Yu Hua, born in China in 1960, experienced the turmoil of the Cultural Revolution. He has published four previous novels, among other works. Brothers, originally published in China, has sold more than a million copies since its release there in 2005. It also won France’s Prix Courrier International.
The Story: The book opens in a small Chinese town, where an adolescent Baldy Li takes a lascivious peep at women in a public pit toilet; his behavior is a far cry from that of his more refined stepbrother, Song Gang. Their family disintegrates when their father—a criminal for having been born into the landowning class—is thrown in jail. Taking place over 40 years, the novel explores love and brotherly bonds as it juxtaposes the Cultural Revolution with modern Chinese capitalism. Baldy Li becomes a prosperous, sexually obsessed hustler—a crass representation of the new China—while his brother works in a factory and becomes a man out of step with the modern world. Neither, however, can escape the legacy of the past.
Pantheon. 656 pages. $29.95. ISBN: 0375424997
"A sprawling, bawdy epic that crackles with life’s joys, sorrows, and misadventures, Brothers is one of the great literary achievements of this nascent year. … Both ribald and elegiac, Brothers is a satire, but also a rebuke of how China, in its breathless pursuit of success, has compromised its soul." Renée Graham
"A characterization of Baldy’s notoriety can also be applied to this relentlessly entertaining epic: ‘Though his reputation reeked, it reeked like an expensive dish of stinky tofu—which is to say, it might stink to high heaven, but damn, it sure tasted good.’"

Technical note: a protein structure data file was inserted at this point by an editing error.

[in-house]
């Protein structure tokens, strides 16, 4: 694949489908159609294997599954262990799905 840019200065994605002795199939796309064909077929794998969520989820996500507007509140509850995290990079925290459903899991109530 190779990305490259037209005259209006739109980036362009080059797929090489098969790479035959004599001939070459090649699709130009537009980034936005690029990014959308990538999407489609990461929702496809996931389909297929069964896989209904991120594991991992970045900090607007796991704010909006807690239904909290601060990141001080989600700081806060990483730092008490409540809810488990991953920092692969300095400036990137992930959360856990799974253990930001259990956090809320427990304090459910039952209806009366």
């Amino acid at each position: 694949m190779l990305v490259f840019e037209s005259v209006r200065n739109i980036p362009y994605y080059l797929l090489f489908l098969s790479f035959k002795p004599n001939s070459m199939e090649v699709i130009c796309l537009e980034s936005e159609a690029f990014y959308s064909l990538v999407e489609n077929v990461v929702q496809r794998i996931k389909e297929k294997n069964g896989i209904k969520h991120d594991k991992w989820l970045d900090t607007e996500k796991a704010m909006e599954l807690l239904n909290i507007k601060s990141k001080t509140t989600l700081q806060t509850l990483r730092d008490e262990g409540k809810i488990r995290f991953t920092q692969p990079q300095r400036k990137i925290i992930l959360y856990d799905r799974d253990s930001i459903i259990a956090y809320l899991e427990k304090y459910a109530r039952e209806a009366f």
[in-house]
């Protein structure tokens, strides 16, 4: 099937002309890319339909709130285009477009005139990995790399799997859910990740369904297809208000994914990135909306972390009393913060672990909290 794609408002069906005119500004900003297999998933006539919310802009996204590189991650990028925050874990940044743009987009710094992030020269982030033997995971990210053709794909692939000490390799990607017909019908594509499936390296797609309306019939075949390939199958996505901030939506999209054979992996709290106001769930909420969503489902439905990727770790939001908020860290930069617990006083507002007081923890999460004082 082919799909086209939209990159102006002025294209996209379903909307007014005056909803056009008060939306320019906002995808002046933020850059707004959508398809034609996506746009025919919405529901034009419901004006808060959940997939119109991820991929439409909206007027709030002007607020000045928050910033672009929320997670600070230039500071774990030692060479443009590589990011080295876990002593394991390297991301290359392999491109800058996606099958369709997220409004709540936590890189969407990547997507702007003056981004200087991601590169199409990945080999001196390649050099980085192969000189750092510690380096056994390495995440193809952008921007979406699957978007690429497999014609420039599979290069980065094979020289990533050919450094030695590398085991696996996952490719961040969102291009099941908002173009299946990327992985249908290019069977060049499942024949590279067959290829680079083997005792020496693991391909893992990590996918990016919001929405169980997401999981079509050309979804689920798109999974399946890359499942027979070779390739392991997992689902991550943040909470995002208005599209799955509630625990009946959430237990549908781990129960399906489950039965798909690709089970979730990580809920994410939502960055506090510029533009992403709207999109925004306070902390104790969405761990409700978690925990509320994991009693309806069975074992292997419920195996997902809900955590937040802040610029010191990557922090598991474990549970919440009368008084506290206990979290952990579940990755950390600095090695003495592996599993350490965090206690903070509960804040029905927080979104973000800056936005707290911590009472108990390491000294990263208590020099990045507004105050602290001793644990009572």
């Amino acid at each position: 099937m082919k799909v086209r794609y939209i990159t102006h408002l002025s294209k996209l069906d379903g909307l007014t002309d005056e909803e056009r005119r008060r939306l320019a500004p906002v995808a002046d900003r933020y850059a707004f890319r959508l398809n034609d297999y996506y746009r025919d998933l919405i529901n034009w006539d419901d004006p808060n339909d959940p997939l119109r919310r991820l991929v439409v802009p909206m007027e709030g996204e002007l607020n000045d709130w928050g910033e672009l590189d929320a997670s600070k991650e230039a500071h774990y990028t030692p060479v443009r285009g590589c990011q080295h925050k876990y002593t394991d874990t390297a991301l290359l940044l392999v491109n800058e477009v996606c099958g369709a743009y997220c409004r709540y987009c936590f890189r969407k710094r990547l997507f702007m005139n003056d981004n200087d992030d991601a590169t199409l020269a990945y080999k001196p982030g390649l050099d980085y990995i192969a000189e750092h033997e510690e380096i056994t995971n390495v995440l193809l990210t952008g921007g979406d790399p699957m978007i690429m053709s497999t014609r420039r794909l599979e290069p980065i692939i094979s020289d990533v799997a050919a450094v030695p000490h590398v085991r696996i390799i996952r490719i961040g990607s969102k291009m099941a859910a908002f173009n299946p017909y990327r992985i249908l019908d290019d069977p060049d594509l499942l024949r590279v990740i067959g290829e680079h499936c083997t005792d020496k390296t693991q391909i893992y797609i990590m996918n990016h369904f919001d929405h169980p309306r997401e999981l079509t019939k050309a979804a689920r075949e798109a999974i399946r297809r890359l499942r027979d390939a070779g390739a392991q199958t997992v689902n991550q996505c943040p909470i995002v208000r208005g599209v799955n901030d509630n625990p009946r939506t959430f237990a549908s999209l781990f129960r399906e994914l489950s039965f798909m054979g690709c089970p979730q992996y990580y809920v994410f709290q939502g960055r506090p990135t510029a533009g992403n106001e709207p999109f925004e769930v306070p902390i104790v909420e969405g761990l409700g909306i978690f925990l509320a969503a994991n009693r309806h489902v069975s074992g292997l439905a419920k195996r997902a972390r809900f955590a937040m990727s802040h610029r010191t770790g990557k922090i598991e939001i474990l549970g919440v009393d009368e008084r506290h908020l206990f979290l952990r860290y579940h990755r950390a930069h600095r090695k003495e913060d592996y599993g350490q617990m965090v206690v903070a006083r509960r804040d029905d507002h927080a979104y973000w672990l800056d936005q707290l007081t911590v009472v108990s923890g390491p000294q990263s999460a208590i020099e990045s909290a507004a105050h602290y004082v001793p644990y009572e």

Cleveland Plain Dealer
"Novelist Yu, the son of doctors, was a boy himself during the Cultural Revolution, and his merciless fictional translation of that first summer of chaos would make Anthony ‘Clockwork Orange’ Burgess blanche. … Yet Yu’s comic genius saves his book from didacticism." Karen R. Long
"English readers may find Brothers unpalatable because of its crude humor or because they know little about the historical scars to which Yu alludes. But readers who persist through the disorienting topography of this unflinching tale will be rewarded with a direct exposure to current Chinese realities." Bei Ling
Los Angeles Times
"In broad outline, the novel’s plot—two orphaned brothers, sworn to protect each other, are divided by history and their love for the beautiful Lin Hong—is simplistic and soap-operatic. … Despite a few slow stretches, Brothers is a consistently and terrifically funny read." Ben Ehrenreich
Because of its subversive portrait and critique of China’s oppression and soul-changing capitalism, Brothers, while a best seller in China, also raised some eyebrows. Critics in the United States, however, embraced Brothers for its enlightening look at the country’s social and economic transformation. To be sure, the novel is a ribald satire of both the Cultural Revolution and the distortion of its ideals, and the crude, unsophisticated humor and plot may alienate some readers. Some of this may stem from the translation: according to the Cleveland Plain Dealer, it is "clumsy" and "cliché-ridden." Yet if crudeness can be forgiven, readers will be amply rewarded; Brothers imaginatively and successfully captures China’s manic energy, past and present.